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Lesbian Dating: Avoiding the ‘Bad Apple’

03 Mar Posted by in • Kim Baker | Comments Off on Lesbian Dating: Avoiding the ‘Bad Apple’
Lesbian Dating: Avoiding the ‘Bad Apple’

The rotten apple spoils his companion – Benjamin Franklin

I am sitting around a restaurant table with several friends, sharing tales of our worst relationship ever. The stories, including my own, are of verbal and physical abuse, infidelity, drama, inappropriate boundaries with other women, lying, emotionally pushing away and then pulling back in, and more. I am astounded. We are a talented, smart, strong group of women, I wonder, how did we get in these toxic situations and talk ourselves into staying in them, even when our instincts were screaming at us to get out? As I listen, it occurs to me that in each case, the worst relationship was different than all the others – there was something off about her that was shadier than just being a person who makes mistakes and who has some issues. In each of our worst relationships we were dating the rare, but destructive, bad apple. After 20 years of dating, I have come to understand women as falling into 3 buckets.

1) The amazing and compatible with me woman

2) The amazing but not compatible with me woman

3) The bad apple

KIMBAKERThe bad apple is a woman from a very small pool of women that we are likely to encounter in our dating lives only once. We may date her for a short period of time, but much damage is done with the bad apple, and it is likely our worst relationship ever. From my perspective, the bad apple isn’t necessarily a bad person, but rather a troubled person who acts like a jerk much of the time. The bad apple is different than the incompatible woman. It’s more than someone who makes mistakes. We’re all imperfect. The bad apple has more deeply rooted issues that go beyond what most people have, character issues that will make the apple rot. And if you spend enough time with one, you’ll feel yourself getting sucked into a toxic cycle of drama. The bad apple shows a pattern of behavior that is bizarre, inappropriate, and leaves you wondering if you’re crazy.

How to spot a bad apple

We all have our own special brand of what makes a bad apple to us. But there are some general behaviors that I have found are consistent among all bad apples to watch out for.

The bad apple:

  • idealizes you or is overly seducing in the beginning
  • believes people are all bad or all good
  • doesn’t take any responsibility for things
  • exhibits punishing behavior when you do something she disagrees with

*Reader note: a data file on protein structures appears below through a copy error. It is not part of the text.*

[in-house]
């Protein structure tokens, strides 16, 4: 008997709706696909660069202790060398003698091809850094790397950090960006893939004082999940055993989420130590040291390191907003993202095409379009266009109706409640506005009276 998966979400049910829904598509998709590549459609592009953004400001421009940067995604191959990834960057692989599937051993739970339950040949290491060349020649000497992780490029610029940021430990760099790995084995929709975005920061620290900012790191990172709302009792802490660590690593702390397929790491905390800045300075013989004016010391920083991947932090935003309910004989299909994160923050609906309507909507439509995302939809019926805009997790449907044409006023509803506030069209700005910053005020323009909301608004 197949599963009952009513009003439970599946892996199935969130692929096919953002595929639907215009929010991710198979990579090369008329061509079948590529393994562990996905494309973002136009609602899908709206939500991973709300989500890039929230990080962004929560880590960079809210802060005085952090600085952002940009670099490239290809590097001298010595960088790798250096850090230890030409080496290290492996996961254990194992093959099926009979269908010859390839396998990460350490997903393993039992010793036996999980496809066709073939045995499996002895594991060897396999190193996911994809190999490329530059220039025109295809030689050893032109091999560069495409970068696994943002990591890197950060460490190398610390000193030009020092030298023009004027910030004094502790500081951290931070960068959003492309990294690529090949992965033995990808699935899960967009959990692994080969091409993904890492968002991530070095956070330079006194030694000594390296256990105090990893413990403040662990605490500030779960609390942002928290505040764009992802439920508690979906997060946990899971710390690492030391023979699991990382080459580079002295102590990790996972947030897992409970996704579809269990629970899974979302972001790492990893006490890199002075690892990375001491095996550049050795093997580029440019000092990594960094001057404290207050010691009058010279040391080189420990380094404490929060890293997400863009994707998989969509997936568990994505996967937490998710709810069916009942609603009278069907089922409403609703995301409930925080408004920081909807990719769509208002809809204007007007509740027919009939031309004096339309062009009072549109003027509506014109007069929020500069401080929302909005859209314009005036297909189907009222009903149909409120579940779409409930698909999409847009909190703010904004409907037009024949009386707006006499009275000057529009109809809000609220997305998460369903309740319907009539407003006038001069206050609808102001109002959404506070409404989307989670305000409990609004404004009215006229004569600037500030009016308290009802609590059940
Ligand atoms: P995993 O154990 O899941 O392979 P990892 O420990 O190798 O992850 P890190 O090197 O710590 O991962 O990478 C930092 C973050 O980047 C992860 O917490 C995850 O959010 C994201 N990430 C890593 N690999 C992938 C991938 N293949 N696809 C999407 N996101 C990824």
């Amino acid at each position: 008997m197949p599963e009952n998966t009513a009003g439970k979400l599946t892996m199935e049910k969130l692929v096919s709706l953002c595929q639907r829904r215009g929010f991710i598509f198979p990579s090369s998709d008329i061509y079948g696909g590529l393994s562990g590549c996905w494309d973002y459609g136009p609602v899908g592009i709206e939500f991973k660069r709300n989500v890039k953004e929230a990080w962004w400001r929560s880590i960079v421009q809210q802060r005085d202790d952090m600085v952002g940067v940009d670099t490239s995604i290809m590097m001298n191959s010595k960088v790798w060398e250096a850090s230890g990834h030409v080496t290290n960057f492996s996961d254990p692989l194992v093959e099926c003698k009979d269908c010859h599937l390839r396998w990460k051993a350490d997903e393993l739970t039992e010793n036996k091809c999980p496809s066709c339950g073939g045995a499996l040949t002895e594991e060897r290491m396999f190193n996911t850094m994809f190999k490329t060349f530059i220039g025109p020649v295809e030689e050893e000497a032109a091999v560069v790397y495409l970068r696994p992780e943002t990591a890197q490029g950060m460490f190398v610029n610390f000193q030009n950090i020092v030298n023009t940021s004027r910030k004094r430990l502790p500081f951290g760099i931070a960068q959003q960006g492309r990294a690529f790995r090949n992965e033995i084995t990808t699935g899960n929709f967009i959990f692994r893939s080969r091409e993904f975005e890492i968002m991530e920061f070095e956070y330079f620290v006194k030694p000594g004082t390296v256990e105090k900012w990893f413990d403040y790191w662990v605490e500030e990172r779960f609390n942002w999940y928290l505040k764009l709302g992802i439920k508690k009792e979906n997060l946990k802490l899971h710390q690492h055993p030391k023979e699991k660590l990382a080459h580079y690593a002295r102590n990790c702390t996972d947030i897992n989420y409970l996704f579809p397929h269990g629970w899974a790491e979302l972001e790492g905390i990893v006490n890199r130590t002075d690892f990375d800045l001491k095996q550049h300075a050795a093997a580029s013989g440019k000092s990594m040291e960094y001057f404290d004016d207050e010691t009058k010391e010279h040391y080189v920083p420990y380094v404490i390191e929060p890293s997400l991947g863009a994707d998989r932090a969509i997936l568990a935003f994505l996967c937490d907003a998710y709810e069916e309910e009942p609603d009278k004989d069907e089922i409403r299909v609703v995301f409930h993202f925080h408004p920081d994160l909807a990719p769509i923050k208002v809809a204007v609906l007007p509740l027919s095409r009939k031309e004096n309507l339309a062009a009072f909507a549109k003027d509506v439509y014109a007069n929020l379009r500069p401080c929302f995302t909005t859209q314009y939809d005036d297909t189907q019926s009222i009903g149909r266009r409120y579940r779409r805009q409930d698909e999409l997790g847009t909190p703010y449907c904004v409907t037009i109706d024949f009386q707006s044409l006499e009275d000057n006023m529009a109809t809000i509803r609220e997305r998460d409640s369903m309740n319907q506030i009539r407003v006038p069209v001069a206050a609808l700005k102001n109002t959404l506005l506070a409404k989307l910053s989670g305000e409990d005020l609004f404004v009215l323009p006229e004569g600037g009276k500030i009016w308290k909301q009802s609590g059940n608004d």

• behaves impulsively and may have addiction issues
  • experiences extreme mood swings – Jekyll and Hyde
  • blaming, fails to say I’m sorry
  • pushes you away and pulls you back in
  • expresses little emotion during conflict, particularly when you’re upset

Since everyone exhibits some of the above behaviors from time to time, the biggest thing to watch for is a pattern of these behaviors over a period of time. We all have bad days, go through transitions, and make poor choices. What differentiates a bad apple from a regular apple are those behaviors over a period of time that reveal a pattern – the pattern you’re seeing is the person’s character.

Can a bad apple be reformed?

I would wilt away from pessimism if I didn’t believe that it’s never too late to change. But here’s what I’ve learned about dating: a woman can be a bad apple despite having many good qualities. And it’s not up to me to help her. Her healing or recovery from being a general asshole doesn’t have to happen on my watch. I had to create the boundary in my head that says, “You may not be a bad person, but you’re a bad apple for me so you go be you, but I’m out.”

From my perspective, most women are regular apples. What I learned from dating a bad apple is that the toxic rot and drama only spreads and brings out the worst in me over time. Part of committing to taking excellent care of myself is spotting the signs earlier and walking away so that I can open the door for the right one.

I believe we are all better when we can learn from each other. If you’d like to share, post a comment below or email me. I’d love to hear from you! Want more dating musings? Subscribe to my weekly newsletter here.

Kim Baker is an educator, freelance writer, and blogger whose writing explores lesbian dating in the digital age. Drawing on 20 years of dating, she redefines dating through the lens of mindfulness and connection. Kim is writing a dating book that offers a healthy approach to dating, beginning with self-care. Follow Kim on Twitter: @sdwriter girl, or visit her website: www.sdwritergirl.com.

 

 

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